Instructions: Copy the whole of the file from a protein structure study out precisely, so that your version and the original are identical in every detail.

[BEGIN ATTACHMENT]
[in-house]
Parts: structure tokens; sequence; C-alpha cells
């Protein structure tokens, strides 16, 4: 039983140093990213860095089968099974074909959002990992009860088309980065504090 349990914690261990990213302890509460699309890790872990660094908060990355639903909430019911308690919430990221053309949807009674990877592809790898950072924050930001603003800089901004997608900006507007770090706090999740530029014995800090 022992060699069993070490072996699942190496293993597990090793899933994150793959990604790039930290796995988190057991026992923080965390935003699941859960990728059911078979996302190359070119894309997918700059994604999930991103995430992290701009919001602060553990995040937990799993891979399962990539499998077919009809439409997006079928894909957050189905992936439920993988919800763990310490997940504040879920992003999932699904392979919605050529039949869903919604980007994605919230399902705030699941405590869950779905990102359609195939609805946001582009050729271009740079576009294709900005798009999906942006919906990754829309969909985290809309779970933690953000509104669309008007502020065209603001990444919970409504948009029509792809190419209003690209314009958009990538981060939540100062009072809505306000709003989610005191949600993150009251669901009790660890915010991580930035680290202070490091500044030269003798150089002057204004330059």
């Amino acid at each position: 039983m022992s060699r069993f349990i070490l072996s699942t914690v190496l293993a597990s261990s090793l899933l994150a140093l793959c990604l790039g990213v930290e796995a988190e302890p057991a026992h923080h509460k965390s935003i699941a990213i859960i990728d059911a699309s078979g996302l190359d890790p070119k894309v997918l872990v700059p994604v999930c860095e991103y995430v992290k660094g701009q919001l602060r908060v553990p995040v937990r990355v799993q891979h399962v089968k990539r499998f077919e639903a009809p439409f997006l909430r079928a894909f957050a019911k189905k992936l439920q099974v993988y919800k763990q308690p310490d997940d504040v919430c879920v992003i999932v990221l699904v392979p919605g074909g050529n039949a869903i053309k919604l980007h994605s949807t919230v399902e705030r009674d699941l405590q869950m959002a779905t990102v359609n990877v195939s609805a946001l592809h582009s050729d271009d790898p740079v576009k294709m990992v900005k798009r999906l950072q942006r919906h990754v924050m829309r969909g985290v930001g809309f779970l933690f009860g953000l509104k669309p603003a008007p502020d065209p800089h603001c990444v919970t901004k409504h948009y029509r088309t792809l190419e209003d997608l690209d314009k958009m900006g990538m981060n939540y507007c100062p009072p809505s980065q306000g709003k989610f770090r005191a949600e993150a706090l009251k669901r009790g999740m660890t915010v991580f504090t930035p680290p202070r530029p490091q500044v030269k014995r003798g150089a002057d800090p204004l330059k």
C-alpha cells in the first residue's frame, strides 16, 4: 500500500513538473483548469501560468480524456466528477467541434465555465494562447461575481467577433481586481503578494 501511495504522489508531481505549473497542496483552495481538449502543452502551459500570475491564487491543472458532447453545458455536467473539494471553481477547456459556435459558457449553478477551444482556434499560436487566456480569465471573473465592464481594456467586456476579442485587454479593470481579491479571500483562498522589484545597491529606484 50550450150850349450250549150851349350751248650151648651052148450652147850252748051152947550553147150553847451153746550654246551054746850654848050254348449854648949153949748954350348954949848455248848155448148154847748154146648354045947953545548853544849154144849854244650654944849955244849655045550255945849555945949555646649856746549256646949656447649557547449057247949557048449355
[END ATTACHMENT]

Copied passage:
[in-house]
Parts: structure tokens; sequence; C-alpha cells
């Protein structure tokens, strides 16, 4: 039983140093990213860095089968099974074909959002990992009860088309980065504090 349990914690261990990213302890509460699309890790872990660094908060990355639903909430019911308690919430990221053309949807009674990877592809790898950072924050930001603003800089901004997608900006507007770090706090999740530029014995800090 022992060699069993070490072996699942190496293993597990090793899933994150793959990604790039930290796995988190057991026992923080965390935003699941859960990728059911078979996302190359070119894309997918700059994604999930991103995430992290701009919001602060553990995040937990799993891979399962990539499998077919009809439409997006079928894909957050189905992936439920993988919800763990310490997940504040879920992003999932699904392979919605050529039949869903919604980007994605919230399902705030699941405590869950779905990102359609195939609805946001582009050729271009740079576009294709900005798009999906942006919906990754829309969909985290809309779970933690953000509104669309008007502020065209603001990444919970409504948009029509792809190419209003690209314009958009990538981060939540100062009072809505306000709003989610005191949600993150009251669901009790660890915010991580930035680290202070490091500044030269003798150089002057204004330059």
């Amino acid at each position: 039983m022992s060699r069993f349990i070490l072996s699942t914690v190496l293993a597990s261990s090793l899933l994150a140093l793959c990604l790039g990213v930290e796995a988190e302890p057991a026992h923080h509460k965390s935003i699941a990213i859960i990728d059911a699309s078979g996302l190359d890790p070119k894309v997918l872990v700059p994604v999930c860095e991103y995430v992290k660094g701009q919001l602060r908060v553990p995040v937990r990355v799993q891979h399962v089968k990539r499998f077919e639903a009809p439409f997006l909430r079928a894909f957050a019911k189905k992936l439920q099974v993988y919800k763990q308690p310490d997940d504040v919430c879920v992003i999932v990221l699904v392979p919605g074909g050529n039949a869903i053309k919604l980007h994605s949807t919230v399902e705030r009674d699941l405590q869950m959002a779905t990102v359609n990877v195939s609805a946001l592809h582009s050729d271009d790898p740079v576009k294709m990992v900005k798009r999906l950072q942006r919906h990754v924050m829309r969909g985290v930001g809309f779970l933690f009860g953000l509104k669309p603003a008007p502020d065209p800089h603001c990444v919970t901004k409504h948009y029509r088309t792809l190419e209003d997608l690209d314009k958009m900006g990538m981060n939540y507007c100062p009072p809505s980065q306000g709003k989610f770090r005191a949600e993150a706090l009251k669901r009790g999740m660890t915010v991580f504090t930035p680290p202070r530029p490091q500044v030269k014995r003798g150089a002057d800090p204004l330059k």
C-alpha cells in the first residue's frame, strides 16, 4: 500500500513538473483548469501560468480524456466528477467541434465555465494562447461575481467577433481586481503578494 501511495504522489508531481505549473497542496483552495481538449502543452502551459500570475491564487491543472458532447453545458455536467473539494471553481477547456459556435459558457449553478477551444482556434499560436487566456480569465471573473465592464481594456467586456476579442485587454479593470481579491479571500483562498522589484545597491529606484 50550450150850349450250549150851349350751248650151648651052148450652147850252748051152947550553147150553847451153746550654246551054746850654848050254348449854648949153949748954350348954949848455248848155448148154847748154146648354045947953545548853544849154144849854244650654944849955244849655045550255945849555945949555646649856746549256646949656447649557547449057247949557048449355